Modern economies contain a large number of entities (products, services, methods of production, competences, individual and organisational actors, institutions), which are qualitatively novel and different with respect to those existing in previous economic systems. In other words, the composition of the economic system has changed enormously during economic development. The role that variety can play in economic development has important implications for economic theory, including the theory of demand. This chapter offers a theory of wants and preferences which assumes that consumers will start consuming a given good/service only when they achieve a critical income. In order for variety to increase in the course of economic development, new goods and services must be ‘added’ to existing ones. One of the possible bottlenecks in economic development is constituted by the imbalance between productivity growth and demand growth within given sectors. A way to overcome such a bottleneck is represented by the emergence of new sectors, providing compensation for the displacements caused by the imbalance in existing sectors.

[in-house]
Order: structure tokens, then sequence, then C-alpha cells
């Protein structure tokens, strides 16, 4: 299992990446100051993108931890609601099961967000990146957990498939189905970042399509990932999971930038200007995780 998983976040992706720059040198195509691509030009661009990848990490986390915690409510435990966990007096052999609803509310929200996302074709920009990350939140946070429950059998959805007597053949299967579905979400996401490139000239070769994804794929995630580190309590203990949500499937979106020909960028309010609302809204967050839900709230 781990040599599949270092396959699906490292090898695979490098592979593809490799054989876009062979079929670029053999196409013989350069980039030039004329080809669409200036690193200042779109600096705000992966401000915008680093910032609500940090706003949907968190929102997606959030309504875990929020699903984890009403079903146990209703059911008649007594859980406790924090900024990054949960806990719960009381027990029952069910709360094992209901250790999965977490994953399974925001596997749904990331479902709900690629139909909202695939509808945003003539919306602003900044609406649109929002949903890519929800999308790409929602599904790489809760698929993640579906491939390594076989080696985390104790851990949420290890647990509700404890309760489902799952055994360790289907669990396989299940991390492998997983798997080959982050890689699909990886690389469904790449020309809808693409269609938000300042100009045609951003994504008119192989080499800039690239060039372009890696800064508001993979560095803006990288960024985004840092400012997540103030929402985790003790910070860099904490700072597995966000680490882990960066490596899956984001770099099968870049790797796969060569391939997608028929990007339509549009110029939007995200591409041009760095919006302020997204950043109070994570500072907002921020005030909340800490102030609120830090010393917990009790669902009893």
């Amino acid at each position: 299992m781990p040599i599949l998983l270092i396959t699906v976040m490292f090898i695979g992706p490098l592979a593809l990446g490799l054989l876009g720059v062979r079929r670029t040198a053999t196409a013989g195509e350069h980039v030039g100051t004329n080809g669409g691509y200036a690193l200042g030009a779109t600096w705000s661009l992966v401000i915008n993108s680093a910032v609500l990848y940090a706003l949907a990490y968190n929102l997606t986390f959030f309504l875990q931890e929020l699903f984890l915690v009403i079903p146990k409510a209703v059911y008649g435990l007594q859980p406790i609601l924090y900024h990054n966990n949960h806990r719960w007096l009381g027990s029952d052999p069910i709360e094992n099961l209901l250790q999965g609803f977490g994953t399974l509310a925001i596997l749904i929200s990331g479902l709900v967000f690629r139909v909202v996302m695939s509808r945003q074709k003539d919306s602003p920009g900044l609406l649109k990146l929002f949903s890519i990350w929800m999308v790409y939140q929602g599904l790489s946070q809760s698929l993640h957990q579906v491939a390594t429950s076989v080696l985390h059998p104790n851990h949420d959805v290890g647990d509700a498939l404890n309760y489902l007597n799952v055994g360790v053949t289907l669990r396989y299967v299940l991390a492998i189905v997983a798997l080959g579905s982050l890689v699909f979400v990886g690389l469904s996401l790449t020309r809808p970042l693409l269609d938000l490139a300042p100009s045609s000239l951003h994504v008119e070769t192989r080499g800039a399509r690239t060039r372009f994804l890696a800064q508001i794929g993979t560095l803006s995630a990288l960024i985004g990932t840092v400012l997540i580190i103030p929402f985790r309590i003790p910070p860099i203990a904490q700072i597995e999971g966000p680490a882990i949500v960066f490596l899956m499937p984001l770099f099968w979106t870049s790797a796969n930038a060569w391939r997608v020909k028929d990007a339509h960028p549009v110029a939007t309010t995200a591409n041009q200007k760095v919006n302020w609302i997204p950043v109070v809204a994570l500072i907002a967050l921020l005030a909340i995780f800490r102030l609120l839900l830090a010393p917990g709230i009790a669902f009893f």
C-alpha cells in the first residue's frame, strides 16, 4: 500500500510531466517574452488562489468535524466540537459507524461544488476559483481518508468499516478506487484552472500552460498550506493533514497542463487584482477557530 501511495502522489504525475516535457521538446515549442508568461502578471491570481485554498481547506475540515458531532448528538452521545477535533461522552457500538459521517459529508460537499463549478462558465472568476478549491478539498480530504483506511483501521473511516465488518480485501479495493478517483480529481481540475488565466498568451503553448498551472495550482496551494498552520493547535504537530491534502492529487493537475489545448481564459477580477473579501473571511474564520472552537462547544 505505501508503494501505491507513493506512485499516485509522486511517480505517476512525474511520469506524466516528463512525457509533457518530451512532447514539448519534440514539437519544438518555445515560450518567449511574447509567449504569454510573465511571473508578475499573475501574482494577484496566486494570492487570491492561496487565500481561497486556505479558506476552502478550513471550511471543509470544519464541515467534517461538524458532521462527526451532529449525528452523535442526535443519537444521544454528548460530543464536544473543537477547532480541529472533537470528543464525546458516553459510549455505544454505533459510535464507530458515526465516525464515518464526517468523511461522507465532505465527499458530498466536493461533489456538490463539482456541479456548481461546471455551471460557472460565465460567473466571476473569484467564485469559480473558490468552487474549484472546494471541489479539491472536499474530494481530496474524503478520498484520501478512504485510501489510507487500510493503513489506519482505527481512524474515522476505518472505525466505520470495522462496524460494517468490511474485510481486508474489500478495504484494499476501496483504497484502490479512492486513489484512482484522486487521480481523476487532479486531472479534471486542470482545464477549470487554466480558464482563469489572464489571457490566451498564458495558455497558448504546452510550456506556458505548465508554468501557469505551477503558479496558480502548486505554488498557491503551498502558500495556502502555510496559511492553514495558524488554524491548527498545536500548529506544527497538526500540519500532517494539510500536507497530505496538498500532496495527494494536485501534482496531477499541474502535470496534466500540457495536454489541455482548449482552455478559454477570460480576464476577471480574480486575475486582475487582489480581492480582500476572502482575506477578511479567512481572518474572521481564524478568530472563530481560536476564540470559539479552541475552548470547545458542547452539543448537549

Keywords: variety; productivity growth; demand; economic development; wants; preferences; goods; services; income; consumers
Chapter. 6932 words.
Subjects: Political Economy
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